Comedy 'Material' is a hit, despite local industry's woes
JOHANNESBURG — If South Africans were surprised by the box office success of “Material,” a heartwarming romantic comedy about a young Muslim man who pursues a stand-up comedy career against his conservative father’s wishes, perhaps no one was more surprised than producer Ronnie Apteker.
“We got lucky with ‘Material,’ ” says Apteker, an Internet entrepreneur-turned-producer. “If you make movies in South Africa and try to make money … it just doesn’t work. You’re trying to beat the odds.”
Apteker co-founded Internet Solutions, South Africa’s first Internet service provider, before a love of film pushed him into writing and producing a decade ago. For an entrepreneur with a successful track record in business, it was a risky venture.
“There’s a difference between making movies and the business of movies,” he says. “It’s not that difficult to make a movie. Trying to sell the movie, though, is a whole other journey.”
“Material” benefited from an aggressive marketing campaign, strong support from the local press and favorable buzz via social media. It was also buoyed by a standout performance by Riaad Moosa, a South African comic making his feature debut.
At a time of growing discontent in South Africa, which was hit hard by the global economic crisis, the comedy succeeded most perhaps because, inside the theater, it helped auds to forget their troubles.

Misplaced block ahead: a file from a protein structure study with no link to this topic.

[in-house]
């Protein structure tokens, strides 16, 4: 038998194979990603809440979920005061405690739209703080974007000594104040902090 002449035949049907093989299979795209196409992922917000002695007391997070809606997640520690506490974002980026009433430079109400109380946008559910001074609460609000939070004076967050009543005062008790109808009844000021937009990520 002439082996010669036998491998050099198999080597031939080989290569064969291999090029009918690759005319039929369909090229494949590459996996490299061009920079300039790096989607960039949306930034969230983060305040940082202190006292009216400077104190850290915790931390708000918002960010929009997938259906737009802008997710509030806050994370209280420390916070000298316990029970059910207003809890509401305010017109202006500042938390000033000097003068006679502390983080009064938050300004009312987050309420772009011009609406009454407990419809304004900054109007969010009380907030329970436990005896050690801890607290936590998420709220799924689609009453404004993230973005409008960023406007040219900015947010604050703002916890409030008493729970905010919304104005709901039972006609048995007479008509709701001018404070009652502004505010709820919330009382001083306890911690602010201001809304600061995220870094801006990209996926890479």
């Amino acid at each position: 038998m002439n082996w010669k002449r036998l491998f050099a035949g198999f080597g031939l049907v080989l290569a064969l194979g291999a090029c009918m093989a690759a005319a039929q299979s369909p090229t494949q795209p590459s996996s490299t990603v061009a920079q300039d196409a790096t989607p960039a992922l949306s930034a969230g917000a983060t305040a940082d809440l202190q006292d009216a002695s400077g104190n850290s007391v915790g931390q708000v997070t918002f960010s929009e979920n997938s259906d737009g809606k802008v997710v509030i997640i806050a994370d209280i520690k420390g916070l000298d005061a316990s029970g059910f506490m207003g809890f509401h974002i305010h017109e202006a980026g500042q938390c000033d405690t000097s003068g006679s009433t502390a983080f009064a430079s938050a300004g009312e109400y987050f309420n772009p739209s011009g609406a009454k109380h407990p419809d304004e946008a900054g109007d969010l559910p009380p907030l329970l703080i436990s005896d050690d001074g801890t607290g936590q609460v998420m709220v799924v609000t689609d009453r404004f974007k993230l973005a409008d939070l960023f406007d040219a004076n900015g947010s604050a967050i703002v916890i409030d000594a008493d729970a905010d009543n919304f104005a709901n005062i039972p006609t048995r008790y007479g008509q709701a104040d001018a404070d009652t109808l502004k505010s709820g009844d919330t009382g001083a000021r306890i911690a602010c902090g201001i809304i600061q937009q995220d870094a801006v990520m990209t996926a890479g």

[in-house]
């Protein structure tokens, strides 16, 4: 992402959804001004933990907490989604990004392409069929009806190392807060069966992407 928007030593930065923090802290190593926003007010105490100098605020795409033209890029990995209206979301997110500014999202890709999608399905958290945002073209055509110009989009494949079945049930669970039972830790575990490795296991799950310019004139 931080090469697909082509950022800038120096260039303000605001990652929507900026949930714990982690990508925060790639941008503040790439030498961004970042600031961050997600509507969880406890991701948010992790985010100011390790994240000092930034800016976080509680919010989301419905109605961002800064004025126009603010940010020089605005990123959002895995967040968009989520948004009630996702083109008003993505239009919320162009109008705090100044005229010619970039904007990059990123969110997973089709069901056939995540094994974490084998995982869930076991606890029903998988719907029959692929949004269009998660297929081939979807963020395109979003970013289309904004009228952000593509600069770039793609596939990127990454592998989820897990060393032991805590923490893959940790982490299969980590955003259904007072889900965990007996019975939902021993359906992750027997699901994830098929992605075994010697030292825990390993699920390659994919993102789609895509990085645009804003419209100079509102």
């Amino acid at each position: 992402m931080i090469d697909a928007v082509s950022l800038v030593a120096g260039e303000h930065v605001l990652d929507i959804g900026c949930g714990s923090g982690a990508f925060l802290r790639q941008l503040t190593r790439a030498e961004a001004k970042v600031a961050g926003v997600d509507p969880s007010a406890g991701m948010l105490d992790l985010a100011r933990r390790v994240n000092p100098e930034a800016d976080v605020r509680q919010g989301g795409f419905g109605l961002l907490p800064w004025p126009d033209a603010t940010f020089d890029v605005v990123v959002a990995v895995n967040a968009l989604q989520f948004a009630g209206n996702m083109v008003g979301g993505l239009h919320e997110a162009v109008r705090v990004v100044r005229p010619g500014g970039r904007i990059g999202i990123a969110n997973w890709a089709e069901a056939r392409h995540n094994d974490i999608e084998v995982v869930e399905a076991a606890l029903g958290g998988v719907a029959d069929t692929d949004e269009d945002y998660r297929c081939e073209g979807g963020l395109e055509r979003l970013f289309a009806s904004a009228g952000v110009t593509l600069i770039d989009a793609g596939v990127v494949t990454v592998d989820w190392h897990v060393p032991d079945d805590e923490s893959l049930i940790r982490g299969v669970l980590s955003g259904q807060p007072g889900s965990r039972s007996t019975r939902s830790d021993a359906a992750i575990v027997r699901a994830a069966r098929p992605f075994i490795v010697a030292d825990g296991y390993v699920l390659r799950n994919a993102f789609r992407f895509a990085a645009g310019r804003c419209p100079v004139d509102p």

“Many of the (more serious) films just really don’t do well in South Africa,” says Debbie McCrum, general manager of distrib NuMetro Films. “South Africans want to be entertained.”
Most B.O. successes in South Africa follow predictable formulas: Comic Leon Schuster’s laffers reliably gross $3 million-$4 million in theaters, while romantic comedies and musicals targeting the white, Afrikaans-speaking market have accounted for some of the country’s highest-grossing films of the past decade.
But “Material,” says Apteker, told a universal story that cut across racial and cultural lines — a difficult task in a country which, 18 years after the end of apartheid, is often still divided.
While modest by global standards, the pic’s R8 million (about $920,000) at the box office made it one of the country’s most successful local films in years. Apteker says it’s also sold well via TV, DVD and VOD.
Whether or not the movie’s successful formula can be repeated, though, remains to be seen. While many in the South African biz are encouraged by the industry’s slow growth over the past decade, and the occasional hits, like Oscar foreign langauge winner “Tsotsi,” which break out internationally, Apteker seems doubtful about the industry’s future.
For every hit like “Material,” there are a dozen pics like “Copposites,” a buddy-cop comedy that has grossed a mere $46,000 since its October release.
“There is no industry here,” Apteker says. “If it just loses money, it’s not an industry.”
Still, the producer is happy with “Material’s” domestic success, and hopes to secure Indian distribution when he takes the pic to the Intl. Film Festival of India, which begins Nov. 20. He’s also pleased the pic impressed his most discerning critic: his mom.
“That was a big benchmark for me,” he says. What: Laffer “Material” is a hit amid a stumbling
S. African film biz.
The takeaway: Comedy’s universal themes offer escapism in a local industry that lacks infrastructure. mostly misfires as it seeks to gain its footing with auds.